For example:
If the digits 6, 5, and 8 are added,
6+5+8 = 19
As we can see 19 is greater than the three addends.
Subtraction: When dealing with whole numbers, we always take the lesser of two numbers from the bigger to obtain a difference that is less than the minuend.
For example:
11 – 5 = 6
5 – 11 = 6
Multiplication: When two whole numbers are given, their absolute values are multiplied (or divided), and either a positive or negative sign is written depending on which sign is present.
Example:
3×8=24
−3×−8=−24
Division: When two whole numbers are divided, their absolute values are written with either a positive or negative sign depending on which sign is present.
Example:
27 ÷ (−3) = −9
Rational numbers can be used in arithmetic operations in the same way as whole numbers. The main difference is that rational numbers are represented by the p/q format.
Addition of Rational Numbers: When two rational numbers have the same denominator, addition is achieved by multiplying the numerator terms together while maintaining the same denominator.
Example:
Subtraction of Rational Numbers: Subtracting is adding the additive inverse.
Examples:
Multiplication of Rational Numbers: The process is the same whether multiplying a proper or improper rational fraction. The procedure entails multiplying and dividing the numerators of both by the sum of their respective denominators.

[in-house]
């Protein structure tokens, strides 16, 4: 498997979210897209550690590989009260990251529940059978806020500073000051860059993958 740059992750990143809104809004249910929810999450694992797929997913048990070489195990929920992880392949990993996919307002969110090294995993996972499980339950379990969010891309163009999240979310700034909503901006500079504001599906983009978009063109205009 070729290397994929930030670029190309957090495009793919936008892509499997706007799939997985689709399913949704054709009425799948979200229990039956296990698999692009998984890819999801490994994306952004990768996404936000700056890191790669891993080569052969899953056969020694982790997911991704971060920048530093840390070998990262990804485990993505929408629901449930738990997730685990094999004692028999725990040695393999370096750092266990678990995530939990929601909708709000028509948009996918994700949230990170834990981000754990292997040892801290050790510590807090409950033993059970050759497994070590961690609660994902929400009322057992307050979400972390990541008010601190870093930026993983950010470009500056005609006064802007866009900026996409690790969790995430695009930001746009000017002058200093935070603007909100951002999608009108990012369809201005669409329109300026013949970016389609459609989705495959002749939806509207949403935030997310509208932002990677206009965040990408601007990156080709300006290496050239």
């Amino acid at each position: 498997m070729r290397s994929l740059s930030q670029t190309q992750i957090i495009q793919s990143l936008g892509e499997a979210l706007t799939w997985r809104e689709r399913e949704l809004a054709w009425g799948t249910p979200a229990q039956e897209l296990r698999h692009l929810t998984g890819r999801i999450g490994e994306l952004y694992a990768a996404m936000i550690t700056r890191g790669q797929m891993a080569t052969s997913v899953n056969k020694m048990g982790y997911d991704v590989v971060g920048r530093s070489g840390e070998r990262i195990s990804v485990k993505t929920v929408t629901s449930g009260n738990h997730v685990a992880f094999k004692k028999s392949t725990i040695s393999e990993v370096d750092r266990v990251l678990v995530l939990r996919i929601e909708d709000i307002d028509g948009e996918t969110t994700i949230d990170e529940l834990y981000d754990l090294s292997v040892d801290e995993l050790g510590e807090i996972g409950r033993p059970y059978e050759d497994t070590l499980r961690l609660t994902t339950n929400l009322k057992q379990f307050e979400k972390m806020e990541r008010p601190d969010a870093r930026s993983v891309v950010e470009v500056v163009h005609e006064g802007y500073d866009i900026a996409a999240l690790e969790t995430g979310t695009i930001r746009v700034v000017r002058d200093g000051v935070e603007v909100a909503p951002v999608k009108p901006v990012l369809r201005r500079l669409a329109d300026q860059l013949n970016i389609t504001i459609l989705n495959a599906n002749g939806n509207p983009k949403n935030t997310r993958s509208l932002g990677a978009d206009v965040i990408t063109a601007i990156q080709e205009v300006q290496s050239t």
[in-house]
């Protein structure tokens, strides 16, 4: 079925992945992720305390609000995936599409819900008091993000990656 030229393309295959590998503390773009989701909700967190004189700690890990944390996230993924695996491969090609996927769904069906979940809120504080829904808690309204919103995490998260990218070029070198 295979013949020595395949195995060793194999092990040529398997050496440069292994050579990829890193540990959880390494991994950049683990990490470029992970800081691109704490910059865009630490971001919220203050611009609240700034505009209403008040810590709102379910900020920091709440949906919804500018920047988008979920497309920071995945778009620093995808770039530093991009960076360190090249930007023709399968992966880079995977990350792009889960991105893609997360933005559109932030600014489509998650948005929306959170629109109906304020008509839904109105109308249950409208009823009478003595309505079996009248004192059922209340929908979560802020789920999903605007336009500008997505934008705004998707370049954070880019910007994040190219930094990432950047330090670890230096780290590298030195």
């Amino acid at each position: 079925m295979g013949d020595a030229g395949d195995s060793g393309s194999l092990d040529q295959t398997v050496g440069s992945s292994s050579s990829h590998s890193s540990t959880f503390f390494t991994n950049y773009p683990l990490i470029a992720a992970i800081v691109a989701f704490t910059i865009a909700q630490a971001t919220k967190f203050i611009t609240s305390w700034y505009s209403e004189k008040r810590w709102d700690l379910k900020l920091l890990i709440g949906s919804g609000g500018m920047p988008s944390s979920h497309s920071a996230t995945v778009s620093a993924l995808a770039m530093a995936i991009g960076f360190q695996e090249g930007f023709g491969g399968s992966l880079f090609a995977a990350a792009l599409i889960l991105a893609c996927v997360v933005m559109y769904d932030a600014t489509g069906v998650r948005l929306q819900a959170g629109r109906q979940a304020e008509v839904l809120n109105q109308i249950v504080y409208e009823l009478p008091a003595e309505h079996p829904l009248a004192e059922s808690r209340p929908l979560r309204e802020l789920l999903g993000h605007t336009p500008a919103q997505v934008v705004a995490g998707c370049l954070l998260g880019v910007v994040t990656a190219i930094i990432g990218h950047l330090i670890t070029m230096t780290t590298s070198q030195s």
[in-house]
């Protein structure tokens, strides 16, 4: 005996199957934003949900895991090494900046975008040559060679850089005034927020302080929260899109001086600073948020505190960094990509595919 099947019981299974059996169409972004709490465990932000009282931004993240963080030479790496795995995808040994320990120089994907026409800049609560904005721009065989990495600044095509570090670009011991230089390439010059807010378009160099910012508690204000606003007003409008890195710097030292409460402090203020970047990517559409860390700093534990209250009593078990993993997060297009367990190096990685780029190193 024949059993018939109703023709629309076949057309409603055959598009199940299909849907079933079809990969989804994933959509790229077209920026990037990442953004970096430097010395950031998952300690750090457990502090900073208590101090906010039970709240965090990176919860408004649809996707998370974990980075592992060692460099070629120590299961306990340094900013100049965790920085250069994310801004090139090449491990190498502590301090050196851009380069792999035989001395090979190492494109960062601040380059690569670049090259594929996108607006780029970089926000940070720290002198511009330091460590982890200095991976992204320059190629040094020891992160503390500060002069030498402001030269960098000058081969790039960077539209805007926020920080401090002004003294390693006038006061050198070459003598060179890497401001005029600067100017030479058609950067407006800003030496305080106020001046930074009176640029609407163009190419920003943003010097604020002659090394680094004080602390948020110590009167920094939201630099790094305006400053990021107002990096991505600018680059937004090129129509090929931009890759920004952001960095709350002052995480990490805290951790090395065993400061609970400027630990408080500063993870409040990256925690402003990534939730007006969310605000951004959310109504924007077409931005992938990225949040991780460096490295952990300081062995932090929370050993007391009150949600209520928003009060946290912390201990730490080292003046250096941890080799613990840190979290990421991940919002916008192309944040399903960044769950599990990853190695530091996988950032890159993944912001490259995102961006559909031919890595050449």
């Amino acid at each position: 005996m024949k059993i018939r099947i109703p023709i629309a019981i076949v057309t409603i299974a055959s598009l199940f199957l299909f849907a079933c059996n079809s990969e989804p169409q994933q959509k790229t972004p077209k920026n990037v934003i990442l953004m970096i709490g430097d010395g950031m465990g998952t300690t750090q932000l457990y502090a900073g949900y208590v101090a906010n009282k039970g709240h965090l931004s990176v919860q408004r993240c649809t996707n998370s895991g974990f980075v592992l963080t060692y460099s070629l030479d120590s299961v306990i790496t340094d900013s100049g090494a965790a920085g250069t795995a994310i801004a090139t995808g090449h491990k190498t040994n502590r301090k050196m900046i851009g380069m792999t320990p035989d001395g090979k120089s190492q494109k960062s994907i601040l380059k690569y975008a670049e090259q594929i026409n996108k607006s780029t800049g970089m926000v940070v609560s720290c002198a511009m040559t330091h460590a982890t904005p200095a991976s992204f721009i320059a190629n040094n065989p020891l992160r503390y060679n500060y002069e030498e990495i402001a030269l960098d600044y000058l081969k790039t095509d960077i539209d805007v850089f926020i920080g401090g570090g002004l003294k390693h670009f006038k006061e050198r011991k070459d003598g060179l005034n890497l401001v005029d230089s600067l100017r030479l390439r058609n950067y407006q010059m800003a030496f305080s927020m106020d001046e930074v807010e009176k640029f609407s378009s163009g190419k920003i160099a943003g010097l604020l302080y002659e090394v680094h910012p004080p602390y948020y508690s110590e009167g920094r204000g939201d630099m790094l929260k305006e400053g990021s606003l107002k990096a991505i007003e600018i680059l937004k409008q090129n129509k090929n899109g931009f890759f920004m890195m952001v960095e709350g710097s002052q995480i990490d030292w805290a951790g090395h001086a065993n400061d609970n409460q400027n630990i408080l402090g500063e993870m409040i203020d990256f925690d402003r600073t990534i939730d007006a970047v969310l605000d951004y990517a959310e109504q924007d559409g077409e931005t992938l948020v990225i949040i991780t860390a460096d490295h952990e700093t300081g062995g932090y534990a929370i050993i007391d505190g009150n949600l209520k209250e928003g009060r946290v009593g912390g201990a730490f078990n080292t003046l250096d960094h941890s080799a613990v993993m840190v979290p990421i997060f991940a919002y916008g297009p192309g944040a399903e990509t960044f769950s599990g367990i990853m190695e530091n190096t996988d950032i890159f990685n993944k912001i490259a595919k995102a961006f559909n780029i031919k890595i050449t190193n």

Example:
Division of Rational Numbers: The concept of fractional reciprocals is also applied to the division of rational numbers. A given rational number must be multiplied by the reciprocal of the second rational number in order to be divided by another rational number. In other words, division is just multiplication by the divisor’s multiplicative inverse.
For example:
The basic properties of arithmetic are:
If rearranging the operands has no effect on the outcome, the operation is commutative. Or we may say that adding numbers can be done in any order, and the outcome will remain the same.
This property only applies to addition and multiplication, not division and subtraction.
a + b = b + a
a.b = b. a
For example:
The outcomes will be the same if we add 5 in 2 or 2 in 5.
5+2 = 7 2+5 =7
The order in which the operations are carried out is irrelevant in an expression containing two or more occurrences of only addition or only multiplication as long as the sequence of the operands is kept constant. The term “associative property” refers to this.
a+(b+c)=(a+b)+c
(a.b).c=a.(a.b)
For example:
(6+5)+6=6+(5+6)
17 = 17
As we can see, it gives the same results even when their order is changed.
Addition and multiplication are combined in the distributive property. If a number multiplies a total enclosed in parenthesis, we can remove the parenthesis by multiplying each term with the same number.
a.(b+c)=a.b+a.c
This characteristic allows us to identify the unknowns and is typically used when an unknown is a component of addition.
Example: Solve this 8×(5+6)
=8×5+8×6
= 40 +48
= 88
Example 1: if the sum of the two digits x and a + 5 equals 39. Determine the value of x
Sol: =x+(x+5)=39
= 2x + 5 = 39
Now, Subtracting 5 on both sides,
= 2x + 5 5 = 39 5
= 2x = 34
x = 34/2 = 17
The value of x is 17
Example 2: Solve this :
Sol:
Multiply 4 in both sides
= 5x +2 = 8x 2
= 3x +2 = 2
Now, Subtracting 2 on both sides,
= 3x +2 2 =22
x = 4/3
As a result value of x is 4/3